When Judd Trump hit the winning pot to confirm he would be lifting the World Championship Snooker trophy for the first time on Sunday, there were many people celebrating the left-hander’s triumph.
Firstly there was Trump himself, who can finally lay claim to being a world champion at the age of 29 after long being touted for major glory.
Then there’s his friends and family, who may just be able to get their hands on a little bit of Trump’s £500k prize if they play their cards right.
An observer who also had everything crossed as the Bristolian raced into the lead in the final against John Higgins was Neil Morrice, a racing journalist with 10,000 reasons to cheer him home.
The 62-year-old frequented a snooker club in Bristol with his son 21 years ago, and his attention was grabbed by the young boy playing on the next table.
That youngster was Judd Trump, who was so small he had to stand on a box to play his shots!
“Judd looked something special even as an eight-year-old,” Morrice said. “So I’ve been following his career closely from the start.”
He went down to his local Coral betting shop on that fateful day in 1998, and was offered odds of 1000/1 that Trump would lift the world trophy by his 30th birthday.
Morrice may have been mentally spending the money back in 2011 when Trump reached the final at the Crucible, but he was outfoxed on that occasion by Higgins – ironically the man he would beat eight years later.
And it could not have come sooner either, with Trump set to turn 30 next August; at which point Morrice’s bet would have been lost!
A Family Affair
Usually it’s family members who place long-term bets on their children or siblings going on to achieve sporting excellence.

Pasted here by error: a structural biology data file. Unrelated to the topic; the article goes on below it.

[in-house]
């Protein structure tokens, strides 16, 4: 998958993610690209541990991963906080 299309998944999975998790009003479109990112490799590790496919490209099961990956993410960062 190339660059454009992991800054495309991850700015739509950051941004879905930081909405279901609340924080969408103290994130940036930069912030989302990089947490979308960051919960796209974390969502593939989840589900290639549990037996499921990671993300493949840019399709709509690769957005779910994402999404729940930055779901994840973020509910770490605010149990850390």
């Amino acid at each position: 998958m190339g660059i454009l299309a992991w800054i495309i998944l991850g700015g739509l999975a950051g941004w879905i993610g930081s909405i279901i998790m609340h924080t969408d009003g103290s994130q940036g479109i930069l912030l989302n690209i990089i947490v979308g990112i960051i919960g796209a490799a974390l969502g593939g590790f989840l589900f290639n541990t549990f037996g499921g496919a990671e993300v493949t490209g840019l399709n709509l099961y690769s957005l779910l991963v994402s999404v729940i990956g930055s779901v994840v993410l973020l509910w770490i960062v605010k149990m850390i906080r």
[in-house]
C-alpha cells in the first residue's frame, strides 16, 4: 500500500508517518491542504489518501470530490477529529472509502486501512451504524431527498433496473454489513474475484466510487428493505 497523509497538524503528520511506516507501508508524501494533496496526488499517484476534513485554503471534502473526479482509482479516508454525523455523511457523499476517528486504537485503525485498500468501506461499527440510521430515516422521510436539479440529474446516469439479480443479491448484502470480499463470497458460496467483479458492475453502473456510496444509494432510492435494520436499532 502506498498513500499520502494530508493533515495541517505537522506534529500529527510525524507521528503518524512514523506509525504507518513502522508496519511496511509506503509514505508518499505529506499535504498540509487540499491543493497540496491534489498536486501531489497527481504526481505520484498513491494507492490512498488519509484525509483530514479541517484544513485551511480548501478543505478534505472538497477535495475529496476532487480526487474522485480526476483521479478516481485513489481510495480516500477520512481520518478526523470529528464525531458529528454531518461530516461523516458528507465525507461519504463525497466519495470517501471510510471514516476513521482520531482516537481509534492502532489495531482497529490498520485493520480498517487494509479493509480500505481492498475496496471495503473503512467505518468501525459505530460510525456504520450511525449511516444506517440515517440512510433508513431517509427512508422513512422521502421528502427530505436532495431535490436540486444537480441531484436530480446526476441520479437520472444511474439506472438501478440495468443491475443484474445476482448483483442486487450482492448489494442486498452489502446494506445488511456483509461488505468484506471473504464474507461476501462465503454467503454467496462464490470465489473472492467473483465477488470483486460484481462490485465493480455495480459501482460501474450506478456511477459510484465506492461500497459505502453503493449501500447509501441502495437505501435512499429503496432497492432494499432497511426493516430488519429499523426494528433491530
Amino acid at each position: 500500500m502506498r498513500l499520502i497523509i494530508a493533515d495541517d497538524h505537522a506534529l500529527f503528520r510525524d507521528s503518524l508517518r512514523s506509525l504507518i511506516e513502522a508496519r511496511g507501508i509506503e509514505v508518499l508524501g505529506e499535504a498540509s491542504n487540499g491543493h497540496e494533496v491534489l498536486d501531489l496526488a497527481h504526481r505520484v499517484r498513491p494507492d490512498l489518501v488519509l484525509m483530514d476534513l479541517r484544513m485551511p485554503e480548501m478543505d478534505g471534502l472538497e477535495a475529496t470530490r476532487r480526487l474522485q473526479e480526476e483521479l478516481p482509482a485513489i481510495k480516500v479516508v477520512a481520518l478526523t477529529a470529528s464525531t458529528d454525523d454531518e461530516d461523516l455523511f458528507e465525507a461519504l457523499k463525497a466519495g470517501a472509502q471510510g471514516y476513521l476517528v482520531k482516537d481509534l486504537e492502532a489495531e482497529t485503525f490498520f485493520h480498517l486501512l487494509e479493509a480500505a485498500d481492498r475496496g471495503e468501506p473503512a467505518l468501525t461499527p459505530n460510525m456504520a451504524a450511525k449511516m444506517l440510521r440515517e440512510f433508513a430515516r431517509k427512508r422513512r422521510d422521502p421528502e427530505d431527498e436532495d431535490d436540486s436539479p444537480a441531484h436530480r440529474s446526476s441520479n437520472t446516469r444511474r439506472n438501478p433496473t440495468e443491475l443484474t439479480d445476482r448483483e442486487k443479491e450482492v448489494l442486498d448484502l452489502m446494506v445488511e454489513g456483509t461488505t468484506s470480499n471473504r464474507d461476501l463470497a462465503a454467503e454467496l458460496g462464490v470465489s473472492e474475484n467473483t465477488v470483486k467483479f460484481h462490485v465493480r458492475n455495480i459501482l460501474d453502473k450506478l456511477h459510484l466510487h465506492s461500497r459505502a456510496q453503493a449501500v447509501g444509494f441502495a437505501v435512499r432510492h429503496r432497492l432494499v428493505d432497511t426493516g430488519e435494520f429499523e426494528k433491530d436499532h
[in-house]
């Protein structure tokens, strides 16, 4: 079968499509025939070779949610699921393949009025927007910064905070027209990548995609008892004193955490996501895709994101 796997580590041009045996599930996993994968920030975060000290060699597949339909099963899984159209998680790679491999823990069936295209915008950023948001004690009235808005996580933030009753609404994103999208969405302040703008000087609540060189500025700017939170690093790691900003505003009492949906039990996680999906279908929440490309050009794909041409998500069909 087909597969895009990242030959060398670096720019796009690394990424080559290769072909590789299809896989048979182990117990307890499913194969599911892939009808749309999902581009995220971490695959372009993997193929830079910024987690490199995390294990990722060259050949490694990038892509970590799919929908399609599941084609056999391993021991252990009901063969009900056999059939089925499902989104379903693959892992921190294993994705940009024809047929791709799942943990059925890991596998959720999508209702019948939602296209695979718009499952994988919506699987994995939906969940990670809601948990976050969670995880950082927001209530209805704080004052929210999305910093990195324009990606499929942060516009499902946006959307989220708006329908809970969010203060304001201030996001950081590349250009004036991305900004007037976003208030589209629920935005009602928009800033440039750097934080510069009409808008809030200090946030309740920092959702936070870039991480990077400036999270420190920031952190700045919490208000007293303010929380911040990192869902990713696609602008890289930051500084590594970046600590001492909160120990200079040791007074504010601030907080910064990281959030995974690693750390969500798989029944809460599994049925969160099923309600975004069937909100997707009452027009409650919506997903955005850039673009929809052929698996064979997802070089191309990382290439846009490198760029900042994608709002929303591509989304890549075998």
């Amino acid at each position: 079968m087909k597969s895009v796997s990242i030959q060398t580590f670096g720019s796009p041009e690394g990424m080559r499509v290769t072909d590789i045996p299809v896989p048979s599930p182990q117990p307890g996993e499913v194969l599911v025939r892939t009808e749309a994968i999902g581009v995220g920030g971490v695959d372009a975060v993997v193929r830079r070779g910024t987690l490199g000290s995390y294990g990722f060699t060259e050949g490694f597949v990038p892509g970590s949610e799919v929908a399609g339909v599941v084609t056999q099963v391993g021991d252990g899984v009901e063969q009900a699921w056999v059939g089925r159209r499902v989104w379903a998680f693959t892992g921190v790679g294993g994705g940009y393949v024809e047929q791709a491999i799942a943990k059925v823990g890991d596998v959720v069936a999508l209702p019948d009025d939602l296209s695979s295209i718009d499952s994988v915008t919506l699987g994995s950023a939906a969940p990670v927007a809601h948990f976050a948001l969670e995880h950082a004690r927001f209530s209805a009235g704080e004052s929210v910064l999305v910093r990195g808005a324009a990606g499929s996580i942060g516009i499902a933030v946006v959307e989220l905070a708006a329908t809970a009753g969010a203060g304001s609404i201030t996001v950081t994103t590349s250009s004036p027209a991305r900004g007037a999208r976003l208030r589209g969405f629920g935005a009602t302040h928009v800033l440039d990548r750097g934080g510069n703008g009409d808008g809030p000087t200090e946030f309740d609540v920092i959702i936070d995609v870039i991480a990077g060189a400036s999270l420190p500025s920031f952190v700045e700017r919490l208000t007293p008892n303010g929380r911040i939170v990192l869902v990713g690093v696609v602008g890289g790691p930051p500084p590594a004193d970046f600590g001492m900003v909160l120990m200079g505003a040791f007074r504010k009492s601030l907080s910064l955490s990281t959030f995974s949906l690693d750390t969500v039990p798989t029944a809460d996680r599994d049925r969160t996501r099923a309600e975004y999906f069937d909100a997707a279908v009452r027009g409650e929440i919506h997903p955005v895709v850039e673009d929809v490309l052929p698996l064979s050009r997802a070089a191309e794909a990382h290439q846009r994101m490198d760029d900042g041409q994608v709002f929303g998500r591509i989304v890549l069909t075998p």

That was the case for the grandfather of Harry Wilson, the Liverpool youngster currently on loan at Derby County.
He made his international debut for Wales this season: something his grandad had wagered on when Harry was just 18 months old!
Mr Wilson Snr’s £50 bet was paid out at odds of 2500/1 – landing him a cool £125k – when the winger netting on debut in a 6-0 rout of China earlier in 2018/19.
Other family members in the money include Chris Kirkland’s dad Eddie, who won nearly £10k after betting on his son to make his international debut for England before the age of 30.
But there was agony for Lewis Cook’s grandfather, who wagered £500 at odds of 33/1 that his grandson would make his England debut before the age of 21. The Bournemouth midfielder duly obliged….but unfortunately his first start in an England shirt came three weeks after his 21st birthday – costing gramps a cool £17,000!
Of course, it’s not always family members who profit (or otherwise) from long-term flutters, with shrewd punters also getting in on the action.
Ladbrokes once took a £100 bet that Lewis Hamilton would win the Formula One Drivers’ Championship by the time he reached the age of 25 – he was nine at the time – and the firm had to pay out a handsome £150,000 when he did exactly that.
But arguably the king of long-term punters is Nick Newlife, who must have seen something special in a then 22-year-old Roger Federer.
And so he went to his local William Hill office in 2003 and backed two wagers: that Federer would win seven or more Wimbledon titles, and that he would win 14 or more Grand Slams in total.
The Swiss ace did the business on both counts, and won Newlife a cool £120k. Sadly, he passed away before his bets were completed, and his winnings were donated to Oxfam instead.